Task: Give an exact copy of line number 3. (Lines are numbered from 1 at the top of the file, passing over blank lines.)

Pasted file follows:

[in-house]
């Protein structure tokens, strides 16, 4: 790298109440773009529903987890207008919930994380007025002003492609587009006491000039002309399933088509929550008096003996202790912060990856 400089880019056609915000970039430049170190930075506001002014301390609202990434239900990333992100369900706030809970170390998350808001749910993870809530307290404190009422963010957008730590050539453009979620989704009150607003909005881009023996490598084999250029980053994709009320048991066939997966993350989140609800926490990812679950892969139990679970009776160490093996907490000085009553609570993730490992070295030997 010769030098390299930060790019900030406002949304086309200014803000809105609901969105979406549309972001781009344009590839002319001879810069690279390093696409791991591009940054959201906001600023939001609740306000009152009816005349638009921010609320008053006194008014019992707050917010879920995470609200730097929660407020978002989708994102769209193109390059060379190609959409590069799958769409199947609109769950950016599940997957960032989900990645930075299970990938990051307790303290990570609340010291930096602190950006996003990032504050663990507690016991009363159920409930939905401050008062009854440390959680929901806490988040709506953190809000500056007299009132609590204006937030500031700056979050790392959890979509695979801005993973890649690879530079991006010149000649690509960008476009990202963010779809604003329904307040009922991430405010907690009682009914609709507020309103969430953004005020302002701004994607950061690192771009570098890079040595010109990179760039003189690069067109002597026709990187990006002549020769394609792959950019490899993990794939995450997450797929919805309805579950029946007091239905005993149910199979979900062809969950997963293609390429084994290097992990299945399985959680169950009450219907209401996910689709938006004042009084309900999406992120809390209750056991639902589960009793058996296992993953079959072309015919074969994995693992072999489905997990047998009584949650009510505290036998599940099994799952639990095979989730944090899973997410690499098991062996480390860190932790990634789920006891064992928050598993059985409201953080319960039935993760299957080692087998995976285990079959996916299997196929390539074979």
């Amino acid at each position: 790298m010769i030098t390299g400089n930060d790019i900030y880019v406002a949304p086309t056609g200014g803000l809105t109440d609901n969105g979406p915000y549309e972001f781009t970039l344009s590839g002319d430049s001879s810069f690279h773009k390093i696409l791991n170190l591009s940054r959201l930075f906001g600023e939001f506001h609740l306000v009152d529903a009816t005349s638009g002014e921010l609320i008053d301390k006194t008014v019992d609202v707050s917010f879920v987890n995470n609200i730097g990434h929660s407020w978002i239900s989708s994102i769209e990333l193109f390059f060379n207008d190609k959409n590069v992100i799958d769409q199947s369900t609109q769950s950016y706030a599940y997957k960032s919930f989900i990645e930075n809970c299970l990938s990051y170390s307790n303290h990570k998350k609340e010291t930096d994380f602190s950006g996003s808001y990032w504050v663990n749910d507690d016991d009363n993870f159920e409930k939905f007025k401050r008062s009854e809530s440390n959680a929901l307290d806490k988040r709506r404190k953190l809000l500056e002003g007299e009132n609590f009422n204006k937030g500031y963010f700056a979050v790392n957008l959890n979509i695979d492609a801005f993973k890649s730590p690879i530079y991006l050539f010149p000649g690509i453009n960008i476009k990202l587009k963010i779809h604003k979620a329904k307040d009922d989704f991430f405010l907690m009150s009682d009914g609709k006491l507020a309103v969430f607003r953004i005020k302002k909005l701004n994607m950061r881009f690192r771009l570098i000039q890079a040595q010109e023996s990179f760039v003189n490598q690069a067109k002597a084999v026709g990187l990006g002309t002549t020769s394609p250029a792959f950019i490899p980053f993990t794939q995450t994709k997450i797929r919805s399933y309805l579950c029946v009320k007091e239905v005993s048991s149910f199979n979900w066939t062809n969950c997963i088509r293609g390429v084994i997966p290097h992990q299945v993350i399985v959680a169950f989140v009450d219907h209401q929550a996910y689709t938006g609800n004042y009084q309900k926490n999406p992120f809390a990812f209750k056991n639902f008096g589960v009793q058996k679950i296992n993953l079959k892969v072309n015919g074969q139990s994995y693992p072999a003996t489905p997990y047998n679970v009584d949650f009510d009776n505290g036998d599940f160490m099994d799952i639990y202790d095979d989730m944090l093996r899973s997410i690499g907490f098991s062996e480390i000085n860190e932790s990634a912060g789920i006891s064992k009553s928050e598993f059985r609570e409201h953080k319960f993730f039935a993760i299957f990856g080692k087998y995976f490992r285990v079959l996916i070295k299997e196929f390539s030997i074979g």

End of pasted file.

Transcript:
């Amino acid at each position: 790298m010769i030098t390299g400089n930060d790019i900030y880019v406002a949304p086309t056609g200014g803000l809105t109440d609901n969105g979406p915000y549309e972001f781009t970039l344009s590839g002319d430049s001879s810069f690279h773009k390093i696409l791991n170190l591009s940054r959201l930075f906001g600023e939001f506001h609740l306000v009152d529903a009816t005349s638009g002014e921010l609320i008053d301390k006194t008014v019992d609202v707050s917010f879920v987890n995470n609200i730097g990434h929660s407020w978002i239900s989708s994102i769209e990333l193109f390059f060379n207008d190609k959409n590069v992100i799958d769409q199947s369900t609109q769950s950016y706030a599940y997957k960032s919930f989900i990645e930075n809970c299970l990938s990051y170390s307790n303290h990570k998350k609340e010291t930096d994380f602190s950006g996003s808001y990032w504050v663990n749910d507690d016991d009363n993870f159920e409930k939905f007025k401050r008062s009854e809530s440390n959680a929901l307290d806490k988040r709506r404190k953190l809000l500056e002003g007299e009132n609590f009422n204006k937030g500031y963010f700056a979050v790392n957008l959890n979509i695979d492609a801005f993973k890649s730590p690879i530079y991006l050539f010149p000649g690509i453009n960008i476009k990202l587009k963010i779809h604003k979620a329904k307040d009922d989704f991430f405010l907690m009150s009682d009914g609709k006491l507020a309103v969430f607003r953004i005020k302002k909005l701004n994607m950061r881009f690192r771009l570098i000039q890079a040595q010109e023996s990179f760039v003189n490598q690069a067109k002597a084999v026709g990187l990006g002309t002549t020769s394609p250029a792959f950019i490899p980053f993990t794939q995450t994709k997450i797929r919805s399933y309805l579950c029946v009320k007091e239905v005993s048991s149910f199979n979900w066939t062809n969950c997963i088509r293609g390429v084994i997966p290097h992990q299945v993350i399985v959680a169950f989140v009450d219907h209401q929550a996910y689709t938006g609800n004042y009084q309900k926490n999406p992120f809390a990812f209750k056991n639902f008096g589960v009793q058996k679950i296992n993953l079959k892969v072309n015919g074969q139990s994995y693992p072999a003996t489905p997990y047998n679970v009584d949650f009510d009776n505290g036998d599940f160490m099994d799952i639990y202790d095979d989730m944090l093996r899973s997410i690499g907490f098991s062996e480390i000085n860190e932790s990634a912060g789920i006891s064992k009553s928050e598993f059985r609570e409201h953080k319960f993730f039935a993760i299957f990856g080692k087998y995976f490992r285990v079959l996916i070295k299997e196929f390539s030997i074979g």